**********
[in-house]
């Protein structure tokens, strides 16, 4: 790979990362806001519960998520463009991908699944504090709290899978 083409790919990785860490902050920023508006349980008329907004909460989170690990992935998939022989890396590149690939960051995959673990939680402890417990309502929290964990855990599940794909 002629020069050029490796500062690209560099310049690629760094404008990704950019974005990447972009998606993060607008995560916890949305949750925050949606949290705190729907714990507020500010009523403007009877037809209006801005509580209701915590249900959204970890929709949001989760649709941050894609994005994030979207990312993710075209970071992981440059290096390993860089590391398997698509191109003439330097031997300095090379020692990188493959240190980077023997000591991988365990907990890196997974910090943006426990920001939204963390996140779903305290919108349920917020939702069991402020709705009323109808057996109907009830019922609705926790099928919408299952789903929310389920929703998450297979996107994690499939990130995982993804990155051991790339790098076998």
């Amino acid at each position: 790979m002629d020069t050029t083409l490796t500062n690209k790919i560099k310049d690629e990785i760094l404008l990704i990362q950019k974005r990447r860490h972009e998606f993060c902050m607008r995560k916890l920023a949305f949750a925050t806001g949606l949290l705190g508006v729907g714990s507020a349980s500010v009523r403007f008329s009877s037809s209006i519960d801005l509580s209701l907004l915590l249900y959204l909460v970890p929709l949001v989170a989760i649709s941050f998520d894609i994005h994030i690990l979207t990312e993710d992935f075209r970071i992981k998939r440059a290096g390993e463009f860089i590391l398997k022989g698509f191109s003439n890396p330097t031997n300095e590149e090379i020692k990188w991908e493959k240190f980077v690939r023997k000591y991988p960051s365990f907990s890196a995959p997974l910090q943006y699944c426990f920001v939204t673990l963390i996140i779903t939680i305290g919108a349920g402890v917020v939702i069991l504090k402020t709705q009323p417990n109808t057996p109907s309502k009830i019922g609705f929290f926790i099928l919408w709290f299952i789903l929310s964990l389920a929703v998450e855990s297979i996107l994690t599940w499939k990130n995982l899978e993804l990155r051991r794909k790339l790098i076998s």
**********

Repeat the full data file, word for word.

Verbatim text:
[in-house]
């Protein structure tokens, strides 16, 4: 790979990362806001519960998520463009991908699944504090709290899978 083409790919990785860490902050920023508006349980008329907004909460989170690990992935998939022989890396590149690939960051995959673990939680402890417990309502929290964990855990599940794909 002629020069050029490796500062690209560099310049690629760094404008990704950019974005990447972009998606993060607008995560916890949305949750925050949606949290705190729907714990507020500010009523403007009877037809209006801005509580209701915590249900959204970890929709949001989760649709941050894609994005994030979207990312993710075209970071992981440059290096390993860089590391398997698509191109003439330097031997300095090379020692990188493959240190980077023997000591991988365990907990890196997974910090943006426990920001939204963390996140779903305290919108349920917020939702069991402020709705009323109808057996109907009830019922609705926790099928919408299952789903929310389920929703998450297979996107994690499939990130995982993804990155051991790339790098076998």
């Amino acid at each position: 790979m002629d020069t050029t083409l490796t500062n690209k790919i560099k310049d690629e990785i760094l404008l990704i990362q950019k974005r990447r860490h972009e998606f993060c902050m607008r995560k916890l920023a949305f949750a925050t806001g949606l949290l705190g508006v729907g714990s507020a349980s500010v009523r403007f008329s009877s037809s209006i519960d801005l509580s209701l907004l915590l249900y959204l909460v970890p929709l949001v989170a989760i649709s941050f998520d894609i994005h994030i690990l979207t990312e993710d992935f075209r970071i992981k998939r440059a290096g390993e463009f860089i590391l398997k022989g698509f191109s003439n890396p330097t031997n300095e590149e090379i020692k990188w991908e493959k240190f980077v690939r023997k000591y991988p960051s365990f907990s890196a995959p997974l910090q943006y699944c426990f920001v939204t673990l963390i996140i779903t939680i305290g919108a349920g402890v917020v939702i069991l504090k402020t709705q009323p417990n109808t057996p109907s309502k009830i019922g609705f929290f926790i099928l919408w709290f299952i789903l929310s964990l389920a929703v998450e855990s297979i996107l994690t599940w499939k990130n995982l899978e993804l990155r051991r794909k790339l790098i076998s």